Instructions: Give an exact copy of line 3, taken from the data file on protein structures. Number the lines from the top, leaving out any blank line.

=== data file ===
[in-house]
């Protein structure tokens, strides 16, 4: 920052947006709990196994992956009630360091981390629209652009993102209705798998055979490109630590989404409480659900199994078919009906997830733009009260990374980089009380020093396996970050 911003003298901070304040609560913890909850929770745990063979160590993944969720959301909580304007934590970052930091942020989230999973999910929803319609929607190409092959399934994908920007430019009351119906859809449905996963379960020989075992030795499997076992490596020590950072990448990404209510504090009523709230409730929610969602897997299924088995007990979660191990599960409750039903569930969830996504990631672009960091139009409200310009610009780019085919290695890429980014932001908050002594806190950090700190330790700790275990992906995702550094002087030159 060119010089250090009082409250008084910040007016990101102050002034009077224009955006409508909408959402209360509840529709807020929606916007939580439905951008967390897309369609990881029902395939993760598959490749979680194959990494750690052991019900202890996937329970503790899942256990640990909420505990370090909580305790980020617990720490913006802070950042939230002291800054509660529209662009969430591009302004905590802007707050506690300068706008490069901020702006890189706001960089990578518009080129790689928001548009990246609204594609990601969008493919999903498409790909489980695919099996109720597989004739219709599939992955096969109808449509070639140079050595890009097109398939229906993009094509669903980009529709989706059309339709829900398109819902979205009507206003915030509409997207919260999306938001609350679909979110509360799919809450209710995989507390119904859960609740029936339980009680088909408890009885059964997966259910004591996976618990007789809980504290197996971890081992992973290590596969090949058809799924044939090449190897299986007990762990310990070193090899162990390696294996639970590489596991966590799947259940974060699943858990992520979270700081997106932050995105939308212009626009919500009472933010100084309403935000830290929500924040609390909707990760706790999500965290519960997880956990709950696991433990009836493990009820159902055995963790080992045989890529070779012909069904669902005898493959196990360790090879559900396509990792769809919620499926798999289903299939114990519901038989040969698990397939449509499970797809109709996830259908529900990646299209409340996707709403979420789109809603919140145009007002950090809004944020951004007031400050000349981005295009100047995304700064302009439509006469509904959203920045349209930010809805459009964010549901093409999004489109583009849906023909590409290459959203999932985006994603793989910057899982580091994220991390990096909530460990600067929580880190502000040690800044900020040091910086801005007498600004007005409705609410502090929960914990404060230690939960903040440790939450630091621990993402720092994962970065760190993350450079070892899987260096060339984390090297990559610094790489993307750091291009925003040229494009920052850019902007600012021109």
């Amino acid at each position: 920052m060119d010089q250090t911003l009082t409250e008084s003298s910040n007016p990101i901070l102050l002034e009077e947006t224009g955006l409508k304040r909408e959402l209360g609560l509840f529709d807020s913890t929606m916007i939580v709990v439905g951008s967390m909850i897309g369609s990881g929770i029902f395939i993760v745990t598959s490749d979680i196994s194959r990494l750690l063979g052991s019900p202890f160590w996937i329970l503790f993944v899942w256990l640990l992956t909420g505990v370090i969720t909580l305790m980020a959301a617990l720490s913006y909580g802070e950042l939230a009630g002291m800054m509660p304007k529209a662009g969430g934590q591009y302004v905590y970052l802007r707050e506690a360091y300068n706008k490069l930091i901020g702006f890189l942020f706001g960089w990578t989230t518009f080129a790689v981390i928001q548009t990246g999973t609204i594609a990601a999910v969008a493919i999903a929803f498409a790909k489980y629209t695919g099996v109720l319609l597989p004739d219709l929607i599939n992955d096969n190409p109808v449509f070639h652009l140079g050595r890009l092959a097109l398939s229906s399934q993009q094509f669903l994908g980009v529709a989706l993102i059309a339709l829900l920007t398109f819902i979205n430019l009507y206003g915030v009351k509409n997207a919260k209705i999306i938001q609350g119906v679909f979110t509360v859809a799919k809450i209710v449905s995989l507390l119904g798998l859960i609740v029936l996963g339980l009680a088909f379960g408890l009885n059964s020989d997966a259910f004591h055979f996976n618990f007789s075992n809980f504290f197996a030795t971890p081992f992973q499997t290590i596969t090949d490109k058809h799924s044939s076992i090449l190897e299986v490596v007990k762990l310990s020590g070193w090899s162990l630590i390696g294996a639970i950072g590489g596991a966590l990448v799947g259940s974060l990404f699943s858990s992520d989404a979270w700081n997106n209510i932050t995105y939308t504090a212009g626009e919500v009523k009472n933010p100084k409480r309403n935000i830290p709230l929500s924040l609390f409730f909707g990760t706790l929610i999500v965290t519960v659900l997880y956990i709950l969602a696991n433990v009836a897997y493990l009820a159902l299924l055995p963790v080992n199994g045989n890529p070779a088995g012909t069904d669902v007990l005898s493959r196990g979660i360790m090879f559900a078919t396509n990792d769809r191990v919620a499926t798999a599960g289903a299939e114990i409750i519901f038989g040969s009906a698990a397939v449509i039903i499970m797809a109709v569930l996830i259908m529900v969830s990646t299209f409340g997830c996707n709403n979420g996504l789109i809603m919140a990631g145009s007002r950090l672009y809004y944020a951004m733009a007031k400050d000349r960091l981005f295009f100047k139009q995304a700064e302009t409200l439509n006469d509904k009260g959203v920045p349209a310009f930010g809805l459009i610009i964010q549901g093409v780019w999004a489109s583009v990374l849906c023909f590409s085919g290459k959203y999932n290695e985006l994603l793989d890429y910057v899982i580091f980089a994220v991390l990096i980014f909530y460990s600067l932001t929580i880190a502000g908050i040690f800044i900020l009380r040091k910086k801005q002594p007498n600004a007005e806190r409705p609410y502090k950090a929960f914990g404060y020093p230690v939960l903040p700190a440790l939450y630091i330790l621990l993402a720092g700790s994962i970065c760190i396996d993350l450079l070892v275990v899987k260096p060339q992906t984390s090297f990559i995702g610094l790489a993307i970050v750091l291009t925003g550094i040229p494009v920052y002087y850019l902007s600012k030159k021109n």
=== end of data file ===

């Amino acid at each position: 920052m060119d010089q250090t911003l009082t409250e008084s003298s910040n007016p990101i901070l102050l002034e009077e947006t224009g955006l409508k304040r909408e959402l209360g609560l509840f529709d807020s913890t929606m916007i939580v709990v439905g951008s967390m909850i897309g369609s990881g929770i029902f395939i993760v745990t598959s490749d979680i196994s194959r990494l750690l063979g052991s019900p202890f160590w996937i329970l503790f993944v899942w256990l640990l992956t909420g505990v370090i969720t909580l305790m980020a959301a617990l720490s913006y909580g802070e950042l939230a009630g002291m800054m509660p304007k529209a662009g969430g934590q591009y302004v905590y970052l802007r707050e506690a360091y300068n706008k490069l930091i901020g702006f890189l942020f706001g960089w990578t989230t518009f080129a790689v981390i928001q548009t990246g999973t609204i594609a990601a999910v969008a493919i999903a929803f498409a790909k489980y629209t695919g099996v109720l319609l597989p004739d219709l929607i599939n992955d096969n190409p109808v449509f070639h652009l140079g050595r890009l092959a097109l398939s229906s399934q993009q094509f669903l994908g980009v529709a989706l993102i059309a339709l829900l920007t398109f819902i979205n430019l009507y206003g915030v009351k509409n997207a919260k209705i999306i938001q609350g119906v679909f979110t509360v859809a799919k809450i209710v449905s995989l507390l119904g798998l859960i609740v029936l996963g339980l009680a088909f379960g408890l009885n059964s020989d997966a259910f004591h055979f996976n618990f007789s075992n809980f504290f197996a030795t971890p081992f992973q499997t290590i596969t090949d490109k058809h799924s044939s076992i090449l190897e299986v490596v007990k762990l310990s020590g070193w090899s162990l630590i390696g294996a639970i950072g590489g596991a966590l990448v799947g259940s974060l990404f699943s858990s992520d989404a979270w700081n997106n209510i932050t995105y939308t504090a212009g626009e919500v009523k009472n933010p100084k409480r309403n935000i830290p709230l929500s924040l609390f409730f909707g990760t706790l929610i999500v965290t519960v659900l997880y956990i709950l969602a696991n433990v009836a897997y493990l009820a159902l299924l055995p963790v080992n199994g045989n890529p070779a088995g012909t069904d669902v007990l005898s493959r196990g979660i360790m090879f559900a078919t396509n990792d769809r191990v919620a499926t798999a599960g289903a299939e114990i409750i519901f038989g040969s009906a698990a397939v449509i039903i499970m797809a109709v569930l996830i259908m529900v969830s990646t299209f409340g997830c996707n709403n979420g996504l789109i809603m919140a990631g145009s007002r950090l672009y809004y944020a951004m733009a007031k400050d000349r960091l981005f295009f100047k139009q995304a700064e302009t409200l439509n006469d509904k009260g959203v920045p349209a310009f930010g809805l459009i610009i964010q549901g093409v780019w999004a489109s583009v990374l849906c023909f590409s085919g290459k959203y999932n290695e985006l994603l793989d890429y910057v899982i580091f980089a994220v991390l990096i980014f909530y460990s600067l932001t929580i880190a502000g908050i040690f800044i900020l009380r040091k910086k801005q002594p007498n600004a007005e806190r409705p609410y502090k950090a929960f914990g404060y020093p230690v939960l903040p700190a440790l939450y630091i330790l621990l993402a720092g700790s994962i970065c760190i396996d993350l450079l070892v275990v899987k260096p060339q992906t984390s090297f990559i995702g610094l790489a993307i970050v750091l291009t925003g550094i040229p494009v920052y002087y850019l902007s600012k030159k021109n």